New Year’s, as it turns out, is far more than a time for making a few unreasonable resolutions. This is when people all over the world -- and not all of them are drinking -- do unusual things for the sake of starting the new year off oddly, just because they always have done these things.
Throwing salt with your right hand over your left shoulder.
Jumping off a chair the moment the clock strikes 12.
Pouring water on your porch.
Those were contributed to Yahoo Answers by a sender asked about weird New Year’s traditions.
These activities make stealing a quick kiss, twirling a noisemaker, watching the ball drop, and eating too much pork and sauerkraut seem sort of tame.
World of traditions
New Year’s, as it turns out, is far more than a time for making a few unreasonable resolutions. This is when people all over the world -- and not all of them are drinking -- do unusual things for the sake of starting the new year off oddly, just because they always have done these things. Does there need to be a better reason than that? If so, tell us, because otherwise we’re going to get weird.
According to HotelClub Travel Blog, for example, people in Talca, Chile, have been spending their New Year’s with dead relatives at a cemetery in that small city.
“The tradition began in 1995, when a local family jumped the fence to spend New Year’s near their father’s grave,” the December blog entry said. “Now over 5,000 people have adopted the tradition.”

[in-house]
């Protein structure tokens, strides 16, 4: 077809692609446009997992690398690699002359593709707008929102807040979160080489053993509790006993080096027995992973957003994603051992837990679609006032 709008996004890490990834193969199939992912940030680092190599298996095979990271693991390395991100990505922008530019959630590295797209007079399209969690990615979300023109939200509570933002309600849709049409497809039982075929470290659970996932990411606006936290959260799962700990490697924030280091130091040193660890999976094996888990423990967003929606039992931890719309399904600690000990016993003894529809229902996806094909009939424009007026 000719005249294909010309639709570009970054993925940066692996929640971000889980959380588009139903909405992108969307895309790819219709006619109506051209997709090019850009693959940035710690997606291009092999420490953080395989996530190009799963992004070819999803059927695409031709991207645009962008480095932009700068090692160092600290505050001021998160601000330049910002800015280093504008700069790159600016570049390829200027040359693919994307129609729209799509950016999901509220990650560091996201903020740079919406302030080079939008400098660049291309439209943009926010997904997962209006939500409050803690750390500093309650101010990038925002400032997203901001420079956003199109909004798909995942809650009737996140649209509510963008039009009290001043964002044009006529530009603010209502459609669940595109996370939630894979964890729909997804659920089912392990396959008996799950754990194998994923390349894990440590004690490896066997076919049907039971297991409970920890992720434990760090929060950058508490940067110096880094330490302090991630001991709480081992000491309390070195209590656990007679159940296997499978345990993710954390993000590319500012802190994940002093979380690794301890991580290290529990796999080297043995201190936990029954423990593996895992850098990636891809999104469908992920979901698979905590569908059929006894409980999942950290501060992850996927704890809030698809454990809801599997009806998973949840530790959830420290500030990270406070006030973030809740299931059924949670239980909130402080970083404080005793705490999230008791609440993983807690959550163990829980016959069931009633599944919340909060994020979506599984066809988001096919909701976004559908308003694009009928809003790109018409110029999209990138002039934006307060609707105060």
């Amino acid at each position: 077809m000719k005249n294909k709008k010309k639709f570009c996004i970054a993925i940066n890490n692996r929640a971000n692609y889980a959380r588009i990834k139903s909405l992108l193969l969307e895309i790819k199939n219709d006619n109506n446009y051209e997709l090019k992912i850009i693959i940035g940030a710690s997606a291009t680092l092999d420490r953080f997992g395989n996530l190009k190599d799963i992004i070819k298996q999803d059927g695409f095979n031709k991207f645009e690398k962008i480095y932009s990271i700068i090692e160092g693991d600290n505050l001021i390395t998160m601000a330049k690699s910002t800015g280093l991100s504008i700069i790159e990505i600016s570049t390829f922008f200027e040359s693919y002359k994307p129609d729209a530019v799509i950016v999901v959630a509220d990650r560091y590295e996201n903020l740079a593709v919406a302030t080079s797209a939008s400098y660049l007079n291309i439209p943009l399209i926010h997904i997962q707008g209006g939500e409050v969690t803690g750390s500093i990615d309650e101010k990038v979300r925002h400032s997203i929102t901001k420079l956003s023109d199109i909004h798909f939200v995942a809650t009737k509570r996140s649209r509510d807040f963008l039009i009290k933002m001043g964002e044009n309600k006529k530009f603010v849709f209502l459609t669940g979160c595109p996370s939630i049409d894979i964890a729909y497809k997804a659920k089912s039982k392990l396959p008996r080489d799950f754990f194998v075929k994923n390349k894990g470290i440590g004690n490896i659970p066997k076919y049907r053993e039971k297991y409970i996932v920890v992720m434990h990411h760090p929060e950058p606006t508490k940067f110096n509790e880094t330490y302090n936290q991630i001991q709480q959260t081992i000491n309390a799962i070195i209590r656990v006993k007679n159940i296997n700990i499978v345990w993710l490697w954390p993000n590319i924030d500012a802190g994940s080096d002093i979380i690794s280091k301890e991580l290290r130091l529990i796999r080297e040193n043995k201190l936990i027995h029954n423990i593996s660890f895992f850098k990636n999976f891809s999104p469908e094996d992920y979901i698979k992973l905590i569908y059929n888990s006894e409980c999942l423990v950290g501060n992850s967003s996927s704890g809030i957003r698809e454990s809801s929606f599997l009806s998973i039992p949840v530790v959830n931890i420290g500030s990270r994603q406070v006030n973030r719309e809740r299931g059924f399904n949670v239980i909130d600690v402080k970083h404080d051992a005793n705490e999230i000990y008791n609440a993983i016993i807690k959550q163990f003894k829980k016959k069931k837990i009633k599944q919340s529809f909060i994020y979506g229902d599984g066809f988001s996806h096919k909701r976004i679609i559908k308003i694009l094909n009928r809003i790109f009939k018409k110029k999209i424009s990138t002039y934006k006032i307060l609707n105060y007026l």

In many Spanish-speaking countries in South America, writes ane-mailer to the Web site Associatedcontent.com, there is a tradition of wearing yellow underwear.
“It doesn’t matter what type of yellow underwear, it just has to be yellow. You are supposed to buy a pair, and right after midnight, run and change into your new yellow underwear. I’m not sure what the point is, but wearing yellow underwear on New Year’s Day supposedly brings you good luck.”
A writer to a blog at Winnepegbluebombers.com claims that she had some English friends who protected their loved ones against hunger for the rest of the year by leaving bread and milk on their back door on New Year’s.
“At the stroke of midnight ... one ran in one direction and the other in the opposite direction three times around the house and met at the FRONT door! It was supposed to be a wish for ‘good luck andprosperity.’”
A lot more is going on in the first moments of each year than I had imagined.
Our motives for doing such things are based on beliefs that are sort of selfish and more than a little silly, according to a list of “Strange New Year Superstitions” on Socyberty.com. Some are contradictory.
While babies born Jan. 1 are considered lucky, crying and wailing on that day is a bad thing, noted a second superstition on the list.
Kissing at midnight increases affections and attachments, according to another superstition. But I’d bet it also can strain those affections if you’re caught kissing too many people to whom you’re not attached.
Finally, draining a bottle of booze on New Year’s is thought to bring good fortune, the Web site said. It also noted, however, that “if any precious things like money, jewelry, etc., leave the home on this day, luck will go out of the home,” and I’ve noticed that the more bottles a guy drains the more likely he is to eye my wallet or my watch.
Contact Gary Brown at firstname.lastname@example.org.